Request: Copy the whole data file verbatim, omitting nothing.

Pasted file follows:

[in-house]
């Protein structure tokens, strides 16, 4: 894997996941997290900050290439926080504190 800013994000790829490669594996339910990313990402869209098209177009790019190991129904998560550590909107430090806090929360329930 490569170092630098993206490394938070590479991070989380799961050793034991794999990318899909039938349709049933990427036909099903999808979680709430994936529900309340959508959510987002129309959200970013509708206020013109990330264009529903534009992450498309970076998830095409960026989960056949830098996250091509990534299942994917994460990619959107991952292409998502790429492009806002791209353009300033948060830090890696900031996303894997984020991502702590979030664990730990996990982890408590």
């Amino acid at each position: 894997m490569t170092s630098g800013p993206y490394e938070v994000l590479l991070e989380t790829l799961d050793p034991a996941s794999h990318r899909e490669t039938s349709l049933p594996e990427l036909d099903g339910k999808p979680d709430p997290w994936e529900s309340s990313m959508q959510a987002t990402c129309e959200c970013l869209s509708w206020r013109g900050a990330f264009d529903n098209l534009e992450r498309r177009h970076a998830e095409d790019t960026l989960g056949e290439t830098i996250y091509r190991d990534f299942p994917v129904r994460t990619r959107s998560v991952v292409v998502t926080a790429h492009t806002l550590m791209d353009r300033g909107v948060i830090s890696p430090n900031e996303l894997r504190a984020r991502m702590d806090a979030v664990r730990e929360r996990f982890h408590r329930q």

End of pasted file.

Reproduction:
[in-house]
């Protein structure tokens, strides 16, 4: 894997996941997290900050290439926080504190 800013994000790829490669594996339910990313990402869209098209177009790019190991129904998560550590909107430090806090929360329930 490569170092630098993206490394938070590479991070989380799961050793034991794999990318899909039938349709049933990427036909099903999808979680709430994936529900309340959508959510987002129309959200970013509708206020013109990330264009529903534009992450498309970076998830095409960026989960056949830098996250091509990534299942994917994460990619959107991952292409998502790429492009806002791209353009300033948060830090890696900031996303894997984020991502702590979030664990730990996990982890408590």
């Amino acid at each position: 894997m490569t170092s630098g800013p993206y490394e938070v994000l590479l991070e989380t790829l799961d050793p034991a996941s794999h990318r899909e490669t039938s349709l049933p594996e990427l036909d099903g339910k999808p979680d709430p997290w994936e529900s309340s990313m959508q959510a987002t990402c129309e959200c970013l869209s509708w206020r013109g900050a990330f264009d529903n098209l534009e992450r498309r177009h970076a998830e095409d790019t960026l989960g056949e290439t830098i996250y091509r190991d990534f299942p994917v129904r994460t990619r959107s998560v991952v292409v998502t926080a790429h492009t806002l550590m791209d353009r300033g909107v948060i830090s890696p430090n900031e996303l894997r504190a984020r991502m702590d806090a979030v664990r730990e929360r996990f982890h408590r329930q």